Disaster movies bring that same sense of acceptance, and, in fact, reinforce the lesson to the audience. Characters that try to save everyone get killed by the unstoppable disaster du jour. Usually they die as heroic martyrs, but they still die. Of course, those who selfishly think only of themselves also die. The trick is to be selfish but not too selfish; be just selfish enough, and remember your pet. Horror movies, on the other hand, teach us never to go back for the cat, but that's a different story.

Is that the problem we face? Are we trying to find that line between being generous and being too generous, or do we really care more about the cute animals dear to us than the humans we don't know? I'll optimistically assume it's the first one. That gives me a chance to help people draw their line somewhere farther away from home than the doghouse.

Friday, November 13, 2009

Geograpic identification by song

I was thinking about this "100 post" milestone thing. Looking back, my first-ever post was 11/9/08, so I can't make 100 in a year. Instead I'm setting my sights on the end of this year. Strap yourself in, the ride's about to get bumpy.



Birdsongs have dialects. Small differences in song accumulate until they produce identifiable differences. Learn these dialects well enough and it potentially becomes one of the easiest ways to tell where a given bird hails from.

Recently I was at a gathering of Reform Jews from around the country. It proved an interesting experience; within a group of Jews of similar ages, similar backgrounds, and similar religious upbringings there was not consensus about the melody for the evening prayers. There was definitely a large plurality, to be sure, and the variations were minor, but they stood out enough to be noticeable and to be clearly intentional, as opposed to missed notes.

It's possible most of these variants were improvisations, but I doubt it. My suspicion is these Jews sang the prayers differently because that's how they learned them. And where did they learn them?

At camp.

One of the phenomena I've noticed in modern Reformed Judaism is most changes - small ones, such as new prayers, songs, and rituals; not big ones like policy change - stem from young campers returning home and bringing their favorite parts of what they did during the summer. I suspect that one could fairly accurately identify where people went to camp by looking at the variations in the songs they sing.

I could be wrong, especially given the strong centralizing forces in RJ like NFTY. Many of the songleaders at camps across the nation are learning the new songs and harmonies from the same source. This could also be the source of variations, as individuals make mistakes and innovations and pass them onto campers, but it is also a strong normative force.

I like these variations. I like that as I travel across the country I learn more of them. It makes my own experience richer, as I integrate the ones I like into my own style. I like the way they stand out. There's a great moment in the birkat when the melody I learned continues through a break in the melody everyone else used; the accidental solo was fun for me, but I think it's fun for everyone else too, giving them a little surprise in the middle of a familiar prayer.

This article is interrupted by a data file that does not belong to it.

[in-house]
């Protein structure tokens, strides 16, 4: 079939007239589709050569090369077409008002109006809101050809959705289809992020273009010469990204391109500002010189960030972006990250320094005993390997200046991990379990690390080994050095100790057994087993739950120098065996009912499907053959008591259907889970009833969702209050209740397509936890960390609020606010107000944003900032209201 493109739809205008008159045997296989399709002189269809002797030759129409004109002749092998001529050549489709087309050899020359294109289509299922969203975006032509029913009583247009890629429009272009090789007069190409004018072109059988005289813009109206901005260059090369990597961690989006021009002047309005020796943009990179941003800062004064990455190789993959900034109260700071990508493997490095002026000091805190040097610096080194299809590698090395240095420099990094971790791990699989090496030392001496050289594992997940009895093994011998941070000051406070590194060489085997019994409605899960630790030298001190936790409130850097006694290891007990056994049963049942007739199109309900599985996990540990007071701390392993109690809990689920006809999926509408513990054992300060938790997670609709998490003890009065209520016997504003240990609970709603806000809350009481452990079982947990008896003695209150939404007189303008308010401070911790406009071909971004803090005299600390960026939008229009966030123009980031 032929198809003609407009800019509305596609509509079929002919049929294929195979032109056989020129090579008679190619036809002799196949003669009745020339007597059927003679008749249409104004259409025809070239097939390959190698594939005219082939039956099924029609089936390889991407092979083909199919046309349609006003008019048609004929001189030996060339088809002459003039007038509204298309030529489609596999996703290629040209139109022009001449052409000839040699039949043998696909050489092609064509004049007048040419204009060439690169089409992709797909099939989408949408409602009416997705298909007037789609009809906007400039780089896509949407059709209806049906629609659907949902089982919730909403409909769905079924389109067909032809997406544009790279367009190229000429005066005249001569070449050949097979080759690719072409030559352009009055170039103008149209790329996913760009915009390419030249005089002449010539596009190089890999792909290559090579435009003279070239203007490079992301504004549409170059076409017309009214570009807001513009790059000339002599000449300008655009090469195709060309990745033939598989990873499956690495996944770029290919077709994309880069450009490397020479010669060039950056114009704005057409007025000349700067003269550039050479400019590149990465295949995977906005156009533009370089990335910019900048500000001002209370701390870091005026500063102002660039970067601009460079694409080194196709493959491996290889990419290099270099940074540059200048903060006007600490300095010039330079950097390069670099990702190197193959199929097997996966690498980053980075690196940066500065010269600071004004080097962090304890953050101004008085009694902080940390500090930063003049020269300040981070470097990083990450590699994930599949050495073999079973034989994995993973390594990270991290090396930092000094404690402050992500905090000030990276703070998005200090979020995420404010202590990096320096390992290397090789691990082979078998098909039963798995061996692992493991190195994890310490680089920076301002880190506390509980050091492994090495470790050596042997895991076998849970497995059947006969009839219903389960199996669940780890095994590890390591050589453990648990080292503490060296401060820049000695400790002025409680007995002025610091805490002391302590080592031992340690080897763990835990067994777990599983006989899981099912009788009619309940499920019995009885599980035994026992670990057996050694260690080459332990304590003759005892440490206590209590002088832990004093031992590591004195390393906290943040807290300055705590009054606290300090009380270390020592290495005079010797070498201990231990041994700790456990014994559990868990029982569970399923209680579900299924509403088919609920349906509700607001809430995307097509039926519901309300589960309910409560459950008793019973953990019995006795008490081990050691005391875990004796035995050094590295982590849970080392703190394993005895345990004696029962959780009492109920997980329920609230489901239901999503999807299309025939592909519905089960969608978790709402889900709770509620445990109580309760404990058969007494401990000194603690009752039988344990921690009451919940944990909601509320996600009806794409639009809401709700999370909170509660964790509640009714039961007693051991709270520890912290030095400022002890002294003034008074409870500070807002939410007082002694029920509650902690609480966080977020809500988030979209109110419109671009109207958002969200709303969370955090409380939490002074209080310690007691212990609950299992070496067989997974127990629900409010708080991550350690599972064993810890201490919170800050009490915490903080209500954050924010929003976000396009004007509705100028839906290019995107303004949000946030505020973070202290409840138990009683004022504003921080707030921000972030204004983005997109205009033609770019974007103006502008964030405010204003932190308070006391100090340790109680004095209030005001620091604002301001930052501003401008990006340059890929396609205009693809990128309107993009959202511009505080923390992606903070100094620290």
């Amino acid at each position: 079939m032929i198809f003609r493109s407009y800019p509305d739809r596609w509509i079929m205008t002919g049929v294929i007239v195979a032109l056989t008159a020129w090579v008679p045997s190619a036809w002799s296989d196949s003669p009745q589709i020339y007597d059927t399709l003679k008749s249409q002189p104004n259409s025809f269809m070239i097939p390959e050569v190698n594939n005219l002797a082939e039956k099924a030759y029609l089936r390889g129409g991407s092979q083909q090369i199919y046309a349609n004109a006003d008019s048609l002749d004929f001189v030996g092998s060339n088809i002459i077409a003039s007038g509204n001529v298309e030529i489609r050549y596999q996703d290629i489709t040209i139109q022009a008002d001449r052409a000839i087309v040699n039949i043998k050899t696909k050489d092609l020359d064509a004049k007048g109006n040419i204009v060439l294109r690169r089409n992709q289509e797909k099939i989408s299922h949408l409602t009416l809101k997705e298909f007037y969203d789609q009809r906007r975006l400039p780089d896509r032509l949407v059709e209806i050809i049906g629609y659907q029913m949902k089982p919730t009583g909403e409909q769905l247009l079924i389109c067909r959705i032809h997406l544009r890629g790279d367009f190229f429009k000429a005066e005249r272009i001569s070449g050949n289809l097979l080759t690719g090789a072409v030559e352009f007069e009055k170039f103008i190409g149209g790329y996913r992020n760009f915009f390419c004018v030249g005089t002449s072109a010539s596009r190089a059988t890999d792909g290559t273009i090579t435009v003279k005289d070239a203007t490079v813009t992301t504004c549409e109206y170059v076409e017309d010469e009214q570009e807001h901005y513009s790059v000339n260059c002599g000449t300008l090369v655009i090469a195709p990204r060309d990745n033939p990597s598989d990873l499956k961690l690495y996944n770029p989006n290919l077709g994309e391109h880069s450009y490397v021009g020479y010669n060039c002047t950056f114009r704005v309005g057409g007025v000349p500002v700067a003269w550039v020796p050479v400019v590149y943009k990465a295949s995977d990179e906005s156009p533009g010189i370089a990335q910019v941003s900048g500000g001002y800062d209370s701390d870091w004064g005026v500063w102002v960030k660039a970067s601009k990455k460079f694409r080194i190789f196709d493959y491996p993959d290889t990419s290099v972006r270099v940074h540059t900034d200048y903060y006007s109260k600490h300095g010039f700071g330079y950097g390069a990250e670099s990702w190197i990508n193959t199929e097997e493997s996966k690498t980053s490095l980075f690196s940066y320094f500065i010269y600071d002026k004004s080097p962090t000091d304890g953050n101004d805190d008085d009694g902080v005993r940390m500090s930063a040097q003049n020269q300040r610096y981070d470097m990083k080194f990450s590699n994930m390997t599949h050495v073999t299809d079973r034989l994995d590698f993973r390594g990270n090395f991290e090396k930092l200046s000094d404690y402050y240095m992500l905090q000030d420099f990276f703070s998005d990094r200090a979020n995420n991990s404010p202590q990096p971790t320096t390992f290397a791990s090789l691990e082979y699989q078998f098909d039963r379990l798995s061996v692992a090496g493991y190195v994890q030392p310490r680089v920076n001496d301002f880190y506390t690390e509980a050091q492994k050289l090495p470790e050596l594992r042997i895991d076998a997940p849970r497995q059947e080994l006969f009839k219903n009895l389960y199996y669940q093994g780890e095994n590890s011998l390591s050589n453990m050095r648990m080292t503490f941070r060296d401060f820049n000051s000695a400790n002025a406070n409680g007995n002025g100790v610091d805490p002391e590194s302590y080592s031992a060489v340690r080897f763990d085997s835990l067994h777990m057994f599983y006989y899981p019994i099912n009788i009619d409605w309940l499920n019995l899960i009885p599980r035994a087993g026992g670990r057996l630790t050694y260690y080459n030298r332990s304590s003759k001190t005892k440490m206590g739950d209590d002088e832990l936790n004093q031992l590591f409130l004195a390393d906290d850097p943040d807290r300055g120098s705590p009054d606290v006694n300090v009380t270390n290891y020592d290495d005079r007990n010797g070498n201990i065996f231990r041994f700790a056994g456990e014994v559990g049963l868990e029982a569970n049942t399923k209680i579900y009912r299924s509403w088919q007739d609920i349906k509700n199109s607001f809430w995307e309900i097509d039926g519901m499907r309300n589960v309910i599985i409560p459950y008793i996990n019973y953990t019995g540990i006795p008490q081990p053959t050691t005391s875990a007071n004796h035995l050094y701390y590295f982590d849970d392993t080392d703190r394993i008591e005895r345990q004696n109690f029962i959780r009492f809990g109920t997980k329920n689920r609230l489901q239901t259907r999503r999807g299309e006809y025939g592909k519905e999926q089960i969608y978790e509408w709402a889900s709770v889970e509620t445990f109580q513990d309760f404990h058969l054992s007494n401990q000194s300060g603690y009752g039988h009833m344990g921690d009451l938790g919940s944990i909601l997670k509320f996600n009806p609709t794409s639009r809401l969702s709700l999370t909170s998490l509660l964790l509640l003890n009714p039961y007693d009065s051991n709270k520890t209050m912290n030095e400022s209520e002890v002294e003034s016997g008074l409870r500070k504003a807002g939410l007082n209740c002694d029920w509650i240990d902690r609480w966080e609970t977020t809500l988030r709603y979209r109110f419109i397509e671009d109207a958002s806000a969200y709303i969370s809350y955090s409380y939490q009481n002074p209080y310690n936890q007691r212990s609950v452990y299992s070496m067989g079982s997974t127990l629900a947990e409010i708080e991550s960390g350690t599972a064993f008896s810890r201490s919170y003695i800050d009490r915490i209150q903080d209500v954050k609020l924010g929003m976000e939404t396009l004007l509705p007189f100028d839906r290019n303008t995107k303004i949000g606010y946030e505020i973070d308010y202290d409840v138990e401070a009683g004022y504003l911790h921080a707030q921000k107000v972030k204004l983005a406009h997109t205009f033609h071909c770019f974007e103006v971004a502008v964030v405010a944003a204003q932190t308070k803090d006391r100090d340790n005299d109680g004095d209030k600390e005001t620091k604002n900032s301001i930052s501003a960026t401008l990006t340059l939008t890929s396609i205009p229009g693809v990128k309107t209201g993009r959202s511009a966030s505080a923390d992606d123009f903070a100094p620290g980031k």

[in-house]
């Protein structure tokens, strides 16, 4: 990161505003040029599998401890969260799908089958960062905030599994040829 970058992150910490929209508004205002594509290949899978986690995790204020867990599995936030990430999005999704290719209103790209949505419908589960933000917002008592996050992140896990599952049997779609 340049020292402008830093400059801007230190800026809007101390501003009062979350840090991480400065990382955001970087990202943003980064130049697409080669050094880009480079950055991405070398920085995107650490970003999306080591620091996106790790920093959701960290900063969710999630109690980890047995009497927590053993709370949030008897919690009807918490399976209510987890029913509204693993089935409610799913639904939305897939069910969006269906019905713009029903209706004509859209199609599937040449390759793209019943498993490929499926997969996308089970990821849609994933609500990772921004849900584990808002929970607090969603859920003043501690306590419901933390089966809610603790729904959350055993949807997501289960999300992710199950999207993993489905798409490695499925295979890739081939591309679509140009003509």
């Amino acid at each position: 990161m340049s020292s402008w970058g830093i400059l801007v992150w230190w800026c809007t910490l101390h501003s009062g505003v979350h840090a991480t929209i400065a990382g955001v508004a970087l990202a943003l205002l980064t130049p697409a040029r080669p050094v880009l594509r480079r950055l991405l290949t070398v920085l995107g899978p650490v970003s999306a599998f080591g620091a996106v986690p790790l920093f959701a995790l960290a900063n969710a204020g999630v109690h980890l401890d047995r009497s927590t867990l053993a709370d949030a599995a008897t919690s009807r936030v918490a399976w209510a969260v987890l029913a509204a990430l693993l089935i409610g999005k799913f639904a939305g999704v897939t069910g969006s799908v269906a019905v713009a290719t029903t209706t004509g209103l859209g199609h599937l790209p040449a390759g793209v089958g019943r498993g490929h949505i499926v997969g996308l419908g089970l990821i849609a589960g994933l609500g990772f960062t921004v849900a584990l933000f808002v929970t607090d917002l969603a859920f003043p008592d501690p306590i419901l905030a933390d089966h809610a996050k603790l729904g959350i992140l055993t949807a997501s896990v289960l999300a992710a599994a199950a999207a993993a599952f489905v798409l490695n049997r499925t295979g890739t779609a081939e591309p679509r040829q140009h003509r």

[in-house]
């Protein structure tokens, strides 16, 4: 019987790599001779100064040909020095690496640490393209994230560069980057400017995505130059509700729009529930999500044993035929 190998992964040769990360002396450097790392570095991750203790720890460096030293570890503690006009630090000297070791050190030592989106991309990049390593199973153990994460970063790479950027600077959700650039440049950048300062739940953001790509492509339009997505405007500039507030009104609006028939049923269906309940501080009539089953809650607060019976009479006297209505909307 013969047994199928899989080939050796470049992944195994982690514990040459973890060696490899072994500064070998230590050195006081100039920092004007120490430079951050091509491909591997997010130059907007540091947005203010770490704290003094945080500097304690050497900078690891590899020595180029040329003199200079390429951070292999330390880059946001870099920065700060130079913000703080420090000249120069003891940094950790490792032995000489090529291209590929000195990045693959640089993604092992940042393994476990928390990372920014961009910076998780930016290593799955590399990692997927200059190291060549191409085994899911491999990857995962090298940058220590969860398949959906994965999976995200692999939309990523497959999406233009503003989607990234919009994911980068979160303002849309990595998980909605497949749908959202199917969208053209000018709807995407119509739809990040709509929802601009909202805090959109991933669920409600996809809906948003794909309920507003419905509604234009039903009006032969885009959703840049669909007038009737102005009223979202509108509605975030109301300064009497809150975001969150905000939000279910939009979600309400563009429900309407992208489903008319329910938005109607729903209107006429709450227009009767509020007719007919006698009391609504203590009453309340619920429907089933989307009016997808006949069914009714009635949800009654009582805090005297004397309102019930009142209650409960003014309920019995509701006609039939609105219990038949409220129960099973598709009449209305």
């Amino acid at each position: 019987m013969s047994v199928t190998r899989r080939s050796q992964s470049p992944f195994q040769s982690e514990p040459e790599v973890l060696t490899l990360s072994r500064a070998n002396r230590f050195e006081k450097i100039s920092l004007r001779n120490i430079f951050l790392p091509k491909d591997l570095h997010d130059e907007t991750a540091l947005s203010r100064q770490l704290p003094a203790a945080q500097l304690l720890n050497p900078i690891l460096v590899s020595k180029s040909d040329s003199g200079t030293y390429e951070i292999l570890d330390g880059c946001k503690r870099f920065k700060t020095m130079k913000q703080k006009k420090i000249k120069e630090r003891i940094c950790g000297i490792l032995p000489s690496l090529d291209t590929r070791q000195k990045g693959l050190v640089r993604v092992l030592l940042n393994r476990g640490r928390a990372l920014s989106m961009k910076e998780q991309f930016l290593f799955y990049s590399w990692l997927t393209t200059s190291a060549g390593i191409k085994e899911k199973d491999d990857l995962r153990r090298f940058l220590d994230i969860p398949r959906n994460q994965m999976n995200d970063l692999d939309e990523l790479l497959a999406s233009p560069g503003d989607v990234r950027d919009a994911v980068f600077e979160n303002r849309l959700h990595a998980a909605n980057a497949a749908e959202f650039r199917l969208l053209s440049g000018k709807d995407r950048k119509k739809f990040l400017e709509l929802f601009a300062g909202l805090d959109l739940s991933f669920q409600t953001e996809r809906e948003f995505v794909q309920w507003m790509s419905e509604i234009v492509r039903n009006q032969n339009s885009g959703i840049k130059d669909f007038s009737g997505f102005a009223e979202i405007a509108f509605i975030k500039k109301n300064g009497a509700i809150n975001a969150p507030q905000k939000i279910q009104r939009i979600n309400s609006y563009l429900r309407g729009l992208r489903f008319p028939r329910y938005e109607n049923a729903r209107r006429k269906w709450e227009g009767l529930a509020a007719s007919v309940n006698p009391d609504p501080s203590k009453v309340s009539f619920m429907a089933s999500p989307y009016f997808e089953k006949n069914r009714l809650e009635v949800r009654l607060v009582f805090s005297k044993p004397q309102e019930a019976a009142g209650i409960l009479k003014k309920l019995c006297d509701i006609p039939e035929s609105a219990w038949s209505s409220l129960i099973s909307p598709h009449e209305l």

Wednesday, November 4, 2009

Identity vs. Identification

From Wendy Grinberg at RJ.org:

The term identity refers to how the individual sees him or herself. Ari encouraged us to move towards thinking about identification, that is, a process by which individuals act out what they think and feel, through institutions, interactions and intersections of culture.

His challenge to us was that while these Jews express a high identity, they express a low identification. Meaning, the problem isn't with the demand, but with the supply.

Not sure I agree with her conclusions, but it's an interesting way of viewing the problem. If there is a generation of young Jews that have strong Jewish identity, how do we encourage identification with Jewish organizations?

Leaving the board

I've been thinking a lot about diving lately. I love swimming but fear heights, so there's always an interesting moment in swim class, lifeguard training, etc. when I have to face the endless, gaping abyss (actual height: 2m) to progress in the fun swimming part.

Part of why diving scares me is there's that moment after you leave the board when - in a great metaphor for faith - you have to trust that you did everything you could correctly, but from now until you hit the water you're essentially gravity's plaything. All that remains to us is to choose our response; do we stay calm and focused and enter the water smoothly, or panic, scream, and belly flop painfully? Of course, sometimes you stay calm and belly flop anyway.

My feet have left the board; I am committed. What happens between here and the water is beyond me, but I will try to stay calm and enter the water smoothly.

Monday, November 2, 2009

Milestone denied

I was very excited last night when blogger told me I had reached 100 posts! Then I looked more closely and realized about 25 of those are still unposted drafts. So no, not quite yet, and yes, this post is cheating to pad the numbers.

Soon, though. I'll see if I can do it before the end of the year. That's only 3-4 posts per week.

Yeah, this'll be fun.